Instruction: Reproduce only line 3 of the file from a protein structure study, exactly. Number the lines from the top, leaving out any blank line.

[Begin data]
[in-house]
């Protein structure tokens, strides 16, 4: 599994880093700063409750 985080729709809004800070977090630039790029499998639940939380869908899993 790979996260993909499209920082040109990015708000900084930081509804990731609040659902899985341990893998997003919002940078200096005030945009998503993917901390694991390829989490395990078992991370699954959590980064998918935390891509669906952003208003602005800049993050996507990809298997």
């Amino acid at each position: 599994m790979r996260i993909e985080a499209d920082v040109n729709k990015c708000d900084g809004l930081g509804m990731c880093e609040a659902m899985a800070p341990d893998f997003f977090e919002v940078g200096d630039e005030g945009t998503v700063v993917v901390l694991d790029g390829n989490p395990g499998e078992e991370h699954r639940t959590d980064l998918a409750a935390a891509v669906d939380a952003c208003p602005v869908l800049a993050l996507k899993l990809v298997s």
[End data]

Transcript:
């Amino acid at each position: 599994m790979r996260i993909e985080a499209d920082v040109n729709k990015c708000d900084g809004l930081g509804m990731c880093e609040a659902m899985a800070p341990d893998f997003f977090e919002v940078g200096d630039e005030g945009t998503v700063v993917v901390l694991d790029g390829n989490p395990g499998e078992e991370h699954r639940t959590d980064l998918a409750a935390a891509v669906d939380a952003c208003p602005v869908l800049a993050l996507k899993l990809v298997s």